Assessing the potential exposure risk and control for airborne titanium dioxide and carbon black nanoparticles in the workplace

Abstract

Purpose

This study assessed the potential exposure risks for workers in the workplace exposed to airborne titanium dioxide nanoparticles (TiO2-NPs) and carbon black nanoparticles (CB-NPs). The risk management control strategies were also developed for the NP engineering workplace.

Methods

The method used in this study was based on the integrated multiple-path particle dosimetry model to estimate the cumulative dose of nanoparticles (NPs) in the human lung. The study then analyzed toxicological effects such as pulmonary cytotoxicity and inflammation and evaluated the health risk associated with exposure to NPs in the workplace. Risk control measures such as the use of ventilating systems and N95 respirator protection are also discussed.

Results and discussion

This study found that: (1) the cumulative dose of CB-NPs was greater than that of TiO2-NPs in human lungs; (2) there is a potential health risk to workers exposed to TiO2-NPs and CB-NPs in the absence of control measures in the workplace, with higher health risks associated with CB-NPs than TiO2-NPs; and (3) the use of a ventilating system and an N95 respirator offers greater protection in the workplace and significantly reduces the health risks associated with NP exposure.

Conclusion

The present risk management control strategy suggests that the most effective way to reduce airborne NPs is to incorporate the use of a ventilating system combined with N95 respirator protection. This will enable the concentrations of TiO2-NPs and CB-NPs to be reduced to acceptable exposure levels.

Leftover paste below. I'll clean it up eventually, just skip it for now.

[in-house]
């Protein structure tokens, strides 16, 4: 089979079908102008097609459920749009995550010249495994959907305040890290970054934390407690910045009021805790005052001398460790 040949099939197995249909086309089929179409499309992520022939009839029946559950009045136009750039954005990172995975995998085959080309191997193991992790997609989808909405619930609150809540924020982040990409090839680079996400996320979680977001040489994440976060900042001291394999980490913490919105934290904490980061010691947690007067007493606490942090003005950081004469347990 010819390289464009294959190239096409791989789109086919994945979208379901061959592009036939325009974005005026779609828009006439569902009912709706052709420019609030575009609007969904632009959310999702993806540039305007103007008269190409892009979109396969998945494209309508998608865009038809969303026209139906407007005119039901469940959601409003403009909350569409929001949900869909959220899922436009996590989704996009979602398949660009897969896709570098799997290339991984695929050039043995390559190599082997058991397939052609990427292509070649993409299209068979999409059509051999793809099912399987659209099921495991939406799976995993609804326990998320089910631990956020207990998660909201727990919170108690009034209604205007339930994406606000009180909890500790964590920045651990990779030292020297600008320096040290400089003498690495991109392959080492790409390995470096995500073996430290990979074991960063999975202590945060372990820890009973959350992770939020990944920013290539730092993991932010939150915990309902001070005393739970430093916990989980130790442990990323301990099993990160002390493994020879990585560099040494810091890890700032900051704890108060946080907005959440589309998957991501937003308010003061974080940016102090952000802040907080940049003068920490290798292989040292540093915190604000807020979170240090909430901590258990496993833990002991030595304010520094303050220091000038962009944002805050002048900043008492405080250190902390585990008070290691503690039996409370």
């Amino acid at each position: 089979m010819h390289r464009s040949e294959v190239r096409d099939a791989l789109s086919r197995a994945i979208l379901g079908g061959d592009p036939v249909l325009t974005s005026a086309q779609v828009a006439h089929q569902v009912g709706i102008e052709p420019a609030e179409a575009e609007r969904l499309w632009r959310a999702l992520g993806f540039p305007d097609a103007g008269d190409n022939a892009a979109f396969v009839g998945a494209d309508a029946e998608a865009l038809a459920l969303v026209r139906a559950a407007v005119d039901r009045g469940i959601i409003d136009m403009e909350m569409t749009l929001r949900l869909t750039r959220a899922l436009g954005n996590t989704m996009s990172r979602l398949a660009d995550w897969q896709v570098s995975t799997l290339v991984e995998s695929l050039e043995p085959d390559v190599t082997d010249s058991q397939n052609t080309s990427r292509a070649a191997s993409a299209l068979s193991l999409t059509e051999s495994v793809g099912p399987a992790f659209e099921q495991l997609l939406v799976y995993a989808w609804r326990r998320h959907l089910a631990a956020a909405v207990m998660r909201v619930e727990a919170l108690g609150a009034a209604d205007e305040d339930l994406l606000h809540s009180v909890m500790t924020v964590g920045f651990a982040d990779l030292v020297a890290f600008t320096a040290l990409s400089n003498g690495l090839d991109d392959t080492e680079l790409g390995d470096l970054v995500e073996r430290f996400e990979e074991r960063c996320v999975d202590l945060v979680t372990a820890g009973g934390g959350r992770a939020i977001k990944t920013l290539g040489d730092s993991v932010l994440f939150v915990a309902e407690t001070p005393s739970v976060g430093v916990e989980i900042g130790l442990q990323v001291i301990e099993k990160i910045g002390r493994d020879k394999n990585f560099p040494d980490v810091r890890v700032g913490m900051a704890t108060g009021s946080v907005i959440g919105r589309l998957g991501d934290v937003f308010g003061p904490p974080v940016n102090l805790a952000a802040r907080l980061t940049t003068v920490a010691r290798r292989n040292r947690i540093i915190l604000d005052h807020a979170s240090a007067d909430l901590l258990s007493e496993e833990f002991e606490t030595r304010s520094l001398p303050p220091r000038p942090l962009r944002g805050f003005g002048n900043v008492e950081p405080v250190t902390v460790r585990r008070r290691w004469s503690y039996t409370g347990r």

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Acknowledgments

The study was financially supported by China Medical University, Taiwan (CMU 96-131).

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Correspondence to Chung-Min Liao.

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Responsible editor: Vera Slaveykova

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Ling, MP., Chio, CP., Chou, WC. et al. Assessing the potential exposure risk and control for airborne titanium dioxide and carbon black nanoparticles in the workplace. Environ Sci Pollut Res 18, 877–889 (2011). https://doi.org/10.1007/s11356-011-0447-y

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Keywords

  • Titanium dioxide
  • Carbon black
  • Nanoparticles
  • Workplace
  • Risk assessment